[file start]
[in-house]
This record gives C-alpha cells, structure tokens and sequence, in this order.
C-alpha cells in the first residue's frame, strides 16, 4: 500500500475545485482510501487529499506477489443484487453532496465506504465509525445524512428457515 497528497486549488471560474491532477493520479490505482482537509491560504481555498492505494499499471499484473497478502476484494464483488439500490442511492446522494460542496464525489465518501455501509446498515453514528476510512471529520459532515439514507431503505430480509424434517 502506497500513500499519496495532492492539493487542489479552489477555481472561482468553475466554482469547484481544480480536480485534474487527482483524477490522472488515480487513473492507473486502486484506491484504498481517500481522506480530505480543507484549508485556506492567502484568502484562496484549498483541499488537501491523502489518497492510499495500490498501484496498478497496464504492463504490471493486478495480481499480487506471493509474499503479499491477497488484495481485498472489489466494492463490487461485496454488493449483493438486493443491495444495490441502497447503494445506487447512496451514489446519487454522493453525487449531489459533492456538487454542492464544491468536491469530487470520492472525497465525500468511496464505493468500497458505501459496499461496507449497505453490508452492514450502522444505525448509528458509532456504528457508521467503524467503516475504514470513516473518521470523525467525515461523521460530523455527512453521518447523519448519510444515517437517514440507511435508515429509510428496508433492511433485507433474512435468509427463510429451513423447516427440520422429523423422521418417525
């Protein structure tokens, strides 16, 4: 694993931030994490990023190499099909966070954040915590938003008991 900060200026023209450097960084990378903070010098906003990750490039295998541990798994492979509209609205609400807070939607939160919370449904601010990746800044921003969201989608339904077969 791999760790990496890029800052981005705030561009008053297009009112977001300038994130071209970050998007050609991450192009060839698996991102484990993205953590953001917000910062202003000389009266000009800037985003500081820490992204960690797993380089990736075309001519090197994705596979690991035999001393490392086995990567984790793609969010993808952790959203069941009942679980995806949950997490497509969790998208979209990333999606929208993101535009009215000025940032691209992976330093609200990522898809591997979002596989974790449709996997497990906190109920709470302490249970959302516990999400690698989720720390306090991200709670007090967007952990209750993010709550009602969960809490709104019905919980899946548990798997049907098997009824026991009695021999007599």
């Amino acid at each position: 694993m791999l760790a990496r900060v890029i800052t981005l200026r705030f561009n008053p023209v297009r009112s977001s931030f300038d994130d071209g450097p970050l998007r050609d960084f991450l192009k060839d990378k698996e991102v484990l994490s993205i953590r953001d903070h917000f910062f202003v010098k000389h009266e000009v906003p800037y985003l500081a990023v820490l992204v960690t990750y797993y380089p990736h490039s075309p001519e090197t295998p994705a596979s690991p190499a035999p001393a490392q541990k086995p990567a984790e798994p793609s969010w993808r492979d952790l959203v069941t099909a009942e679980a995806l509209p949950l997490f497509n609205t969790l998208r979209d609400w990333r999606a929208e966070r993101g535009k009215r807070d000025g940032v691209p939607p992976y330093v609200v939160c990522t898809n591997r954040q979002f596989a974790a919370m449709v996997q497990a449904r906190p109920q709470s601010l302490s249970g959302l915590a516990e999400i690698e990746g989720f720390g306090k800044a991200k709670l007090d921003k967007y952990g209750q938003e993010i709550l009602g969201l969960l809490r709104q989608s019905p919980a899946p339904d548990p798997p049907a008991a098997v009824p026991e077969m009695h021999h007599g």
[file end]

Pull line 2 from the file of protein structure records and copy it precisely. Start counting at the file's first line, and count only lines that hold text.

This record gives C-alpha cells, structure tokens and sequence, in this order.